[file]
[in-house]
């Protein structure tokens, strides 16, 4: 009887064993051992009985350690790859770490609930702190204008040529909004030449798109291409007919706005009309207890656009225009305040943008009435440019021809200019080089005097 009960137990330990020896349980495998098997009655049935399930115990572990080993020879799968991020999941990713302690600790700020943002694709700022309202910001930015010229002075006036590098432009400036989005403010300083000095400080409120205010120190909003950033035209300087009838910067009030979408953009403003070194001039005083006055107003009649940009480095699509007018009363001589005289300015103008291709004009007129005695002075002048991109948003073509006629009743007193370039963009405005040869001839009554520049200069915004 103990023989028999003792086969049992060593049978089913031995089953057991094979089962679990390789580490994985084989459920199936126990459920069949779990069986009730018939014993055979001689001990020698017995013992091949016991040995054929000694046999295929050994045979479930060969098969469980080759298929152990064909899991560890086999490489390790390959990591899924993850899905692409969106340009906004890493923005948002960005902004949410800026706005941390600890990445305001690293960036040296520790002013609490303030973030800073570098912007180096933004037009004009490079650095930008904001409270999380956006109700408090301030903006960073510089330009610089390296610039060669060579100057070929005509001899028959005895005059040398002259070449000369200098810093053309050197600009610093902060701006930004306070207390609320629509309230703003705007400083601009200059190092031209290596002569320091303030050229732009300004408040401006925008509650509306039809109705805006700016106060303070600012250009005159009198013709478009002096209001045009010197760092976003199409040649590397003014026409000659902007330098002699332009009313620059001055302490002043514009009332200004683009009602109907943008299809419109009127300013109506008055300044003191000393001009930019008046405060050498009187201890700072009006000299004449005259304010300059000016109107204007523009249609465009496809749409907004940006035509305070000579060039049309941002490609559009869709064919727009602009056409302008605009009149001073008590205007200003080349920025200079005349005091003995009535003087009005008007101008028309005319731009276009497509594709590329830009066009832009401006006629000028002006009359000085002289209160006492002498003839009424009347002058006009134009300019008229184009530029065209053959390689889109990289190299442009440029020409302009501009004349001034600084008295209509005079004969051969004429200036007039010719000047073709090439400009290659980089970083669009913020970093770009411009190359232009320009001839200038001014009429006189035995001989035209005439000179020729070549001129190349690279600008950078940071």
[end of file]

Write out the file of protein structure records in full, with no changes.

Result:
[in-house]
């Protein structure tokens, strides 16, 4: 009887064993051992009985350690790859770490609930702190204008040529909004030449798109291409007919706005009309207890656009225009305040943008009435440019021809200019080089005097 009960137990330990020896349980495998098997009655049935399930115990572990080993020879799968991020999941990713302690600790700020943002694709700022309202910001930015010229002075006036590098432009400036989005403010300083000095400080409120205010120190909003950033035209300087009838910067009030979408953009403003070194001039005083006055107003009649940009480095699509007018009363001589005289300015103008291709004009007129005695002075002048991109948003073509006629009743007193370039963009405005040869001839009554520049200069915004 103990023989028999003792086969049992060593049978089913031995089953057991094979089962679990390789580490994985084989459920199936126990459920069949779990069986009730018939014993055979001689001990020698017995013992091949016991040995054929000694046999295929050994045979479930060969098969469980080759298929152990064909899991560890086999490489390790390959990591899924993850899905692409969106340009906004890493923005948002960005902004949410800026706005941390600890990445305001690293960036040296520790002013609490303030973030800073570098912007180096933004037009004009490079650095930008904001409270999380956006109700408090301030903006960073510089330009610089390296610039060669060579100057070929005509001899028959005895005059040398002259070449000369200098810093053309050197600009610093902060701006930004306070207390609320629509309230703003705007400083601009200059190092031209290596002569320091303030050229732009300004408040401006925008509650509306039809109705805006700016106060303070600012250009005159009198013709478009002096209001045009010197760092976003199409040649590397003014026409000659902007330098002699332009009313620059001055302490002043514009009332200004683009009602109907943008299809419109009127300013109506008055300044003191000393001009930019008046405060050498009187201890700072009006000299004449005259304010300059000016109107204007523009249609465009496809749409907004940006035509305070000579060039049309941002490609559009869709064919727009602009056409302008605009009149001073008590205007200003080349920025200079005349005091003995009535003087009005008007101008028309005319731009276009497509594709590329830009066009832009401006006629000028002006009359000085002289209160006492002498003839009424009347002058006009134009300019008229184009530029065209053959390689889109990289190299442009440029020409302009501009004349001034600084008295209509005079004969051969004429200036007039010719000047073709090439400009290659980089970083669009913020970093770009411009190359232009320009001839200038001014009429006189035995001989035209005439000179020729070549001129190349690279600008950078940071």